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Pentax Optio S10 review: Pentax Optio S10

Pentax Optio S10

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Lori Grunin
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Lori Grunin Senior Editor / Advice

I've been reviewing hardware and software, devising testing methodology and handed out buying advice for what seems like forever; I'm currently absorbed by computers and gaming hardware, but previously spent many years concentrating on cameras. I've also volunteered with a cat rescue for over 15 years doing adoptions, designing marketing materials, managing volunteers and, of course, photographing cats.

Expertise Photography, PCs and laptops, gaming and gaming accessories
3 min read

With the no-frills Optio S10, Pentax bucks the trend of loading up point-and-shoot cameras with neat-sounding but dubiously useful features--OK, so I'm not a big face-detection fan--and sticking true to its photographic roots by including some very useful features that we wish we'd see more often.

pentax-optio-s10-digital-camera-compact-10-0-mpix-3-10-optical-zoom.jpg
7.2

Pentax Optio S10

The Good

Excellent photo quality for the price; generally fast performance; no frills but well-chosen snapshot feature set.

The Bad

USB port and charger connector under battery cover; limited focal range for macro shooting.

The Bottom Line

A surprisingly nice budget ultracompact, the no-frills Pentax Optio S10 delivers excellent photo quality and decent performance for relatively little cash.

A basic budget ultracompact, the 10-megapixel S10 incorporates an f2.8-5.4 38mm-114mm-equivalent 3x zoom lens and 2.5-inch LCD. At 2.1 inches by 3.4 inches by 0.8 inch and weighing a mere 4.6 ounces, the S10 fits comfortably in a pants pocket. The all-metal body feels generally well made (though the mode/down button on our evaluation unit tended to stick annoyingly) and comes in two versions: a dark-gray-and-silver mass-market model and a blue-and-silver style sold only through Wal-Mart.

The control layout is pretty typical for a snapshot camera. The power and shutter buttons sit on top, while the zoom switch and review, menu and green programmable function button sit on the back next to the LCD. The four-way-nav-plus-OK doubles as flash, macro, self-timer, and shooting mode direct-access controls. I can't decide whether it's merely an oddity or a real annoyance that both USB and charger connectors sit under the battery/SD card compartment cover.

You can set the green button to bring up any four shooting functions. For example, I set it to access ISO speeds, metering, exposure compensation, and focus mode. Though it lacks manual and semimanual exposure controls like aperture- and shutter-priority modes, the S10 does offer some nice convenience features. My favorite is ISO Correction, an auto-ISO mode that lets you set the maximum selected sensitivity to any full stop from ISO 100 to ISO 1,600. Every camera should have this. It also provides both auto and forced flash red-eye reduction modes, where most cameras only supply auto, and a basic lower-power Soft Flash. The Tracking AF, on the other hand, is a nice idea but doesn't seem to work very well. On the irritating side, however, the macro modes only work within a limited set of focal lengths: 38mm-57mm-equivalent for standard macro and 38mm for super macro. Finally, the SR Shake Reduction is the usual high ISO/high shutter speed option. The rest of the features fit the typical point-and-shoot profile, including a variety of scene program modes and several playback and slideshow views.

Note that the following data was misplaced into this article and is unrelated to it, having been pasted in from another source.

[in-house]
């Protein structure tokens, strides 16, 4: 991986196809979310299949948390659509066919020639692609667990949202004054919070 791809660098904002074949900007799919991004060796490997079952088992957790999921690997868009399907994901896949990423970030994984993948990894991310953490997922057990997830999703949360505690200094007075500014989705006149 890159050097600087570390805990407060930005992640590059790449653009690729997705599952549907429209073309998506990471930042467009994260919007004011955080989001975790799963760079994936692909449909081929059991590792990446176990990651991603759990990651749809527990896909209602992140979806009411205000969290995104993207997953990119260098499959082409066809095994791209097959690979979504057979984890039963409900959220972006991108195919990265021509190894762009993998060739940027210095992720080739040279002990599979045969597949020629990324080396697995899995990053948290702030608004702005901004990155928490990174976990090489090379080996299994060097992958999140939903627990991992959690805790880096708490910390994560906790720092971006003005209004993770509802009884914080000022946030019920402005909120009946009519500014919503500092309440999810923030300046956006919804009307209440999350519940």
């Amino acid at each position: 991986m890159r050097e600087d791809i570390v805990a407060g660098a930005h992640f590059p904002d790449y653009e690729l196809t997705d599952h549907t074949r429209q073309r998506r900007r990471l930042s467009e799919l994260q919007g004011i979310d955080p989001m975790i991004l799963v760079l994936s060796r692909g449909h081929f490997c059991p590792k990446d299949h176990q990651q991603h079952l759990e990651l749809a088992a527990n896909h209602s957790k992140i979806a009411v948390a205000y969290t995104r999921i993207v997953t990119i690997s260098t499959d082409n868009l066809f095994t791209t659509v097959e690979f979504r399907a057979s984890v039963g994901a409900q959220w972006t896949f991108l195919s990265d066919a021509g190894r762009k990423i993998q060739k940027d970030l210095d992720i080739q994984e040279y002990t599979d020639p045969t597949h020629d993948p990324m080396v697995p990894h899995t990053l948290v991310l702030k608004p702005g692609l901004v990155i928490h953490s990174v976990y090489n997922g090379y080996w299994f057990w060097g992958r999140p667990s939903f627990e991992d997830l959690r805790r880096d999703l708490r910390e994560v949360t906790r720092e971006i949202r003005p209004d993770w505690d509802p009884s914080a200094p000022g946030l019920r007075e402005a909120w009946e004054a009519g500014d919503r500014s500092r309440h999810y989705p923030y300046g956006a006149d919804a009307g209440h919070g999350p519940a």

By the numbers, the S10 performs well for a budget shooter. From power on to first shot takes a 1.8 seconds. Time to focus and snap runs only 0.5 second in good light, though that rises to 1.3 seconds in dimmer situations--pretty good for a snapshot camera, but slower than you really want. The interval between two consecutive shots is a brisk 1.3 seconds, which rises to 2.5 seconds with flash. It lags the competition a big in burst mode, however, where it snaps at only about 1.1 frames per second.


The S10 has surprisingly good midrange ISO sensitivity performance for a budget camera. Photos are generally usable as high as ISO 400.


There is quite a bit of barrel distortion in the S10's widest-angle photos (gridlines added in Photoshop).


I'm quite impressed with the sharpness of the S10's photos, which don't have the overprocessed appearance many budget cameras produce.

Unlike many budget models we've seen lately, such as the Sony Cyber-shot DSC-T2, Pentax strikes the right balance between noise suppression and sharpness in the S10. It produces nicely sharp photos with relatively little image noise, and which remain usable up to and including ISO 400--about a stop beyond the usual. It displays very good color, with generally neutral-to-cool white balance, even exposures and a broad dynamic range. The camera's only apparent weakness is its lens geometry, which exhibits slightly worse-than-usual barrel distortion at its widest end.

Though it's not quite up to performance standard of the Canon PowerShot SD1000, the Pentax Optio S10 certainly holds its own against higher-profile competitors from companies like Sony and Olympus.

Shooting speed (in seconds)
(Shorter bars indicate better performance)
Typical shot-to-shot time  
Time to first shot  
Shutter lag (dim)  
Shutter lag (typical)  
Sony Cyber-shot DSC-T2
1.4 
2 
1.2 
0.4 
Canon PowerShot SD1000
1.5 
1 
0.9 
0.5 
Fujifilm FinePix F50fd
2.9 
1.8 
0.9 
0.5 
Pentax Optio S10
1.3 
1.8 
1.3 
0.5 
Panasonic Lumix DMC-FX55
1.8 
1.4 
1.3 
0.6 

Typical continuous-shooting speed (in frames per second)
(Longer bars indicate better performance)

pentax-optio-s10-digital-camera-compact-10-0-mpix-3-10-optical-zoom.jpg
7.2

Pentax Optio S10

Score Breakdown

Design 7Features 7Performance 7Image quality 8
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